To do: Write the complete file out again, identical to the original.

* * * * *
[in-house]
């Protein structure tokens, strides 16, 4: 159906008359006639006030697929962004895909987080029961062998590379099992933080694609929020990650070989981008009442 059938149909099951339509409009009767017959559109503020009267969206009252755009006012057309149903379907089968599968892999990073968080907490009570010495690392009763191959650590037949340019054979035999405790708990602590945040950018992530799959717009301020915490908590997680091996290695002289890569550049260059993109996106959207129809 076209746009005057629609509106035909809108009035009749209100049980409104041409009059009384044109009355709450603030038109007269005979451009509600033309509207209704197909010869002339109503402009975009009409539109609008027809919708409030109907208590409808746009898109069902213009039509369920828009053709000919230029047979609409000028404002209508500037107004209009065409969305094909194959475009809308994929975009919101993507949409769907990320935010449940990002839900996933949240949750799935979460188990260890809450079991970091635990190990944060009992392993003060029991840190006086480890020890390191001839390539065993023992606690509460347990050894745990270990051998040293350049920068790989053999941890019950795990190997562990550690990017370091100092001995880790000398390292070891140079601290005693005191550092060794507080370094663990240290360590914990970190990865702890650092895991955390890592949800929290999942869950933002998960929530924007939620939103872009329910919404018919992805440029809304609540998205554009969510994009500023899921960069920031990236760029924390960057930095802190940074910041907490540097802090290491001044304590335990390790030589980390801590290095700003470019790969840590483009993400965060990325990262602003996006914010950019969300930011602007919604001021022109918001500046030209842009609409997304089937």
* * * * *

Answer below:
[in-house]
């Protein structure tokens, strides 16, 4: 159906008359006639006030697929962004895909987080029961062998590379099992933080694609929020990650070989981008009442 059938149909099951339509409009009767017959559109503020009267969206009252755009006012057309149903379907089968599968892999990073968080907490009570010495690392009763191959650590037949340019054979035999405790708990602590945040950018992530799959717009301020915490908590997680091996290695002289890569550049260059993109996106959207129809 076209746009005057629609509106035909809108009035009749209100049980409104041409009059009384044109009355709450603030038109007269005979451009509600033309509207209704197909010869002339109503402009975009009409539109609008027809919708409030109907208590409808746009898109069902213009039509369920828009053709000919230029047979609409000028404002209508500037107004209009065409969305094909194959475009809308994929975009919101993507949409769907990320935010449940990002839900996933949240949750799935979460188990260890809450079991970091635990190990944060009992392993003060029991840190006086480890020890390191001839390539065993023992606690509460347990050894745990270990051998040293350049920068790989053999941890019950795990190997562990550690990017370091100092001995880790000398390292070891140079601290005693005191550092060794507080370094663990240290360590914990970190990865702890650092895991955390890592949800929290999942869950933002998960929530924007939620939103872009329910919404018919992805440029809304609540998205554009969510994009500023899921960069920031990236760029924390960057930095802190940074910041907490540097802090290491001044304590335990390790030589980390801590290095700003470019790969840590483009993400965060990325990262602003996006914010950019969300930011602007919604001021022109918001500046030209842009609409997304089937």